Michael Connelly remains an excellent author but he probably needs to stick with what he does best. Rather than trying to intertwine his various characters from previous books (there are cameos from characters in other Connelly novels as well), he should focus on developing the character of Harry Bosch - rogue cop - as well as creating new characters just as interesting and intriguing as those from his previous books. Connelly fans will certainly want to read thisbook but those who have never read his books before should try "The Poet" or "The Last Coyote" first rather than be disappointed. My own choice would be to give the book a rating of only 2 1/2 stars but I will give Coonnelly the benefit of the doubt and round that up to 3.
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Michael Connelly's newest book, A Darkness More Than Night, features Terry McCaleb and Jaye Winston (from Blood Work)and Harry Bosch in a thriller that will definitely keep you glued to your seat. Be prepared for the pages to seem that they they are flying through your fingers. If you liked Blood Work, you'll greatly enjoy seeing how McCaleb tries to once again see inside a horrifyingly deranged criminal mind. What he uncovers, however, will not seem possible. In typical Connelly fashion, he develops characters, both good and bad, that are very well-developed and ones you'll feel are very real. Further, his plot will keep you engrossed from first page to last. Don't hesitate to add A Darkness More Than Night to your must-read list.
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on February 4, 2001
I read about 40-50 mysteries a year, and Connelly's works have quickly become some of my favorite reads. In his newest novel, "A Darkness More than Night," I especially like the way he combines his primary series character (Bosch) with Terry McCaleb, his hero from but one novel. I've often wished that more writers had the guts to do this, and Connelly pulls off the melding of his hero (McCaleb) and anti-hero (Bosch) beautifully. If you've yet to read any of Connelly works, I'd recommend going back to the beginning of the Bosch series, reading them all, and reading the one work with McCaleb. Though this is not a necessity, many earlier books and characters are alluded to in this latest work. Not only does Connelly manage to present an intriguing case to be solved, it is his knowledge of police work and the court systems are what really make his novels awesome. His stories have a way of sucking you in, making you care for his characters, and wanting to see justice done. Connelly is as good and better than most all that are out there now, and this latest novel is marvelous.
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on June 7, 2001
This is a celebration of Connelly's work so far. He has managed to tie in characters from all his other books. Terry McCaleb from Blood Work, Harry Bosch, the protagonist of 6 other books and Jack McEvoy from The Poet. He makes mention of the incident from which he was serving a suspension in The Last Coyote. Not only that, the assistant prosecuting attorney in the ongoing court case makes a reappearance after being introduced in Angel's Flight. Just for fun, see if you can spot the passing reference to a character in Connelly's other stand alone book, Void Moon.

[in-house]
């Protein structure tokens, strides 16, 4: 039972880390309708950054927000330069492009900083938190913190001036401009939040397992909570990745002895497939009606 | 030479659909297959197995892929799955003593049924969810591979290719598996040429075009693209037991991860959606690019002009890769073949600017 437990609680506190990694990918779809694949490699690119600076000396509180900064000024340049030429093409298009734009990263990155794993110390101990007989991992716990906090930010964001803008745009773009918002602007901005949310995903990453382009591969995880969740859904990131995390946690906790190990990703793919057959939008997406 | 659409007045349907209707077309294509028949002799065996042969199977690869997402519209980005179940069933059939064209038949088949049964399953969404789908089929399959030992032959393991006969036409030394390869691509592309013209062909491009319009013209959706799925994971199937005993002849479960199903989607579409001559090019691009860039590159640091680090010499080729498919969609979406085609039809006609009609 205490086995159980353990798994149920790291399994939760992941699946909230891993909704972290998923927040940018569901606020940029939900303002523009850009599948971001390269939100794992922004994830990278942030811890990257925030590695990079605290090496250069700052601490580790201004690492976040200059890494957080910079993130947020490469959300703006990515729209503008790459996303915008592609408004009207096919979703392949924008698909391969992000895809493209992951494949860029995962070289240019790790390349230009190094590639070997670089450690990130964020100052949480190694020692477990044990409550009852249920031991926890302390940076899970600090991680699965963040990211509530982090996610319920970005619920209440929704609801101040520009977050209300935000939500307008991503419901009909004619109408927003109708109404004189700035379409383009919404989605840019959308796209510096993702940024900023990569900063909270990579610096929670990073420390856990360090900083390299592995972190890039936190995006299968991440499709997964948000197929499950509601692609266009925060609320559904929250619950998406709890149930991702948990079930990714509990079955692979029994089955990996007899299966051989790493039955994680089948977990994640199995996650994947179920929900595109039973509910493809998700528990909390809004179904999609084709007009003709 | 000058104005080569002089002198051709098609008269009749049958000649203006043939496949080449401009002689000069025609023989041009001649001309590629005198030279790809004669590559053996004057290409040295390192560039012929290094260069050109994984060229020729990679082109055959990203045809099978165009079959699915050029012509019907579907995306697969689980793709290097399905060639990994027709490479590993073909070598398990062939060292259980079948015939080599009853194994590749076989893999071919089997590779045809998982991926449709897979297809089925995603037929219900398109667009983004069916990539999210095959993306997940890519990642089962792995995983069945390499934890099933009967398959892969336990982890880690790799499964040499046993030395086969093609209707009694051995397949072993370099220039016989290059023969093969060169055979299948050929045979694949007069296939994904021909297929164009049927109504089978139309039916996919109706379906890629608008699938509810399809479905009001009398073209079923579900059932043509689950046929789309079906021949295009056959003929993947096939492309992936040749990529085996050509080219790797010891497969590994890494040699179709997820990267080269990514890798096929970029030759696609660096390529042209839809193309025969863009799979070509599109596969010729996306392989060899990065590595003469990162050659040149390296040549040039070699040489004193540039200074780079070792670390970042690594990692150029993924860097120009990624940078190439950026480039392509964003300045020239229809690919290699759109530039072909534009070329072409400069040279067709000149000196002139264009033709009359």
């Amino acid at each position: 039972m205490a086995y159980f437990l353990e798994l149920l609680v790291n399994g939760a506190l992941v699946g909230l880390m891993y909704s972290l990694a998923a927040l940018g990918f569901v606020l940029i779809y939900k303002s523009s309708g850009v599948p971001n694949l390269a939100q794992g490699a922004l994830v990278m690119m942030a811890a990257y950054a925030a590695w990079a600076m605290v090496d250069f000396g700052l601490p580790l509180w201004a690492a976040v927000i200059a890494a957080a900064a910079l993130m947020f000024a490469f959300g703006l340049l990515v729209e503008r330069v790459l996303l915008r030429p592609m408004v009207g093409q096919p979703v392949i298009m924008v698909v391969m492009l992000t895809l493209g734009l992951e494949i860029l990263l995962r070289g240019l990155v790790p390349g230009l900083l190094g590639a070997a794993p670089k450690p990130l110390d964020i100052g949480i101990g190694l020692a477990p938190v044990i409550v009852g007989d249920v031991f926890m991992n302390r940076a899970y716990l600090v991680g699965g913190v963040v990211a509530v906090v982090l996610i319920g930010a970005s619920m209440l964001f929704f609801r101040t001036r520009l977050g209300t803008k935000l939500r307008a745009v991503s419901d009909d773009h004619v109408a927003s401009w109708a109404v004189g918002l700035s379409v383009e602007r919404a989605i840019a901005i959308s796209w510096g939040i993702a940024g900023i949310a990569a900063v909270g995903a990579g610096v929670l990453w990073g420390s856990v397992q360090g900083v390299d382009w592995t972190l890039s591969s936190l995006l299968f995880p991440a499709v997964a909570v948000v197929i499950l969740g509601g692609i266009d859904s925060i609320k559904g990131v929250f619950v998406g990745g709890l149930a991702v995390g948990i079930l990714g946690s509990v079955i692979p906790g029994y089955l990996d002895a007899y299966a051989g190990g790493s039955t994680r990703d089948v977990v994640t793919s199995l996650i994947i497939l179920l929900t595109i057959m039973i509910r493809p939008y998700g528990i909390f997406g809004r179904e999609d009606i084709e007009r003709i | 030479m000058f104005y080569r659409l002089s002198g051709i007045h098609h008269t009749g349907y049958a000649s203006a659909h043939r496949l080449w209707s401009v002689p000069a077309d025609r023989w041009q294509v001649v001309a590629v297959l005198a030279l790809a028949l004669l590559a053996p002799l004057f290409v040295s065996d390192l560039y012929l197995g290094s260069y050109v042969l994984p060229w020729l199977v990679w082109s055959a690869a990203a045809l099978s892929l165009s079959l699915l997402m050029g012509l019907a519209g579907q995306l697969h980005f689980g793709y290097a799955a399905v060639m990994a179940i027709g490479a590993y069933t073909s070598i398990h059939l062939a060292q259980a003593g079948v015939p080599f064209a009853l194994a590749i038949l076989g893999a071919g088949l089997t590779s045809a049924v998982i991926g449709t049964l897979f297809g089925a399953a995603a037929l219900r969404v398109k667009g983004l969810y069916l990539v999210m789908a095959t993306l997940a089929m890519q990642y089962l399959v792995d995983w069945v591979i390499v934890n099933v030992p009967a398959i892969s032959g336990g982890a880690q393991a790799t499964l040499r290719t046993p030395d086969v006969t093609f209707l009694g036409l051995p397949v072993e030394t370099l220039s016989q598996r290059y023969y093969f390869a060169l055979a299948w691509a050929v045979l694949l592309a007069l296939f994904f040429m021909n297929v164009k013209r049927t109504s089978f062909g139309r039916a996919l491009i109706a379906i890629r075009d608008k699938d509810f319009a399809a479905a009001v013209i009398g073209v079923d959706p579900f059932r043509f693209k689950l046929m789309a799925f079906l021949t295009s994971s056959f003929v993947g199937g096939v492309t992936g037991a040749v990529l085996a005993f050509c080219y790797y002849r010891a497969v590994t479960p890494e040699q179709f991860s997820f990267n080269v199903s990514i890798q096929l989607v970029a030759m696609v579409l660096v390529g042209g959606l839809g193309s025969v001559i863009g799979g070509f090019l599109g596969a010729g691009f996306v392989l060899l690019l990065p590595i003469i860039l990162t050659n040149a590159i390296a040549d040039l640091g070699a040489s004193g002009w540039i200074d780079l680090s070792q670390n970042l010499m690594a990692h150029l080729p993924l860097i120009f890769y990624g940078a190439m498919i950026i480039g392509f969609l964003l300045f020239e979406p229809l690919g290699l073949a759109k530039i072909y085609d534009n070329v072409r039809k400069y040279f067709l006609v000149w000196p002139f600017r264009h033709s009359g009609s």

On top of everything else, Michael Connelly delivers yet another powerful thriller, combining McCaleb's profiling skills with the dark figure of Harry Bosch. Two stories are intertwined as Bosch is involved with a high profile court case, and McCaleb investigates a murder. I feel we're treated to the best of all worlds through the combination of all of Connelly's main protagonists.
If you're a dyed-in-the-wool Michael Connelly fan, this book will bring back fond memories of his previous works. If it's the first Michael Connelly book you've read, I think you'll find your curiosity sufficiently aroused to go back and read the earlier stuff.
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on February 11, 2001
Michael Connelly has combined two fascinating heroes from past books in a suspenseful novel that keeps you up until you reach the end. Terry McCaleb who received a heart transplant and is on disability, has been spending his days waiting for fishing charters. His wife, Graciela, from his book Bloodwork, has given him a new baby daughter that he is enamored with. However, when Jaye Winston from the Sheriff's Department shows up to ask his help in solving a murder that is getting colder and colder, Terry can't wait to get into the "book." At the same time Harry Bosh is the key witness in a sensational trial involving David Storey accused of killing a date after consensual sex and then trying to make it look like sucicide. How the two cases meet and put Harry nearly on the wrong side of the suspect list is the heart of the storey. Just read it!
As an interesting aside, there is a minor character in the book that is the central character in a Michael Connelly short storey published on the internet. While I printed it out to read and found the writing just as good as expected from Connelly, I was disappointed in the story. Probably I just prefer the fleshed out longer pages of a full size Connelly novel, and I will look for the next one. At the end of A Darkness More than Night the relationship between Bosh and McCaleb appeared to be terminated, but anything is possible with fiction. I hope they come back to work another case.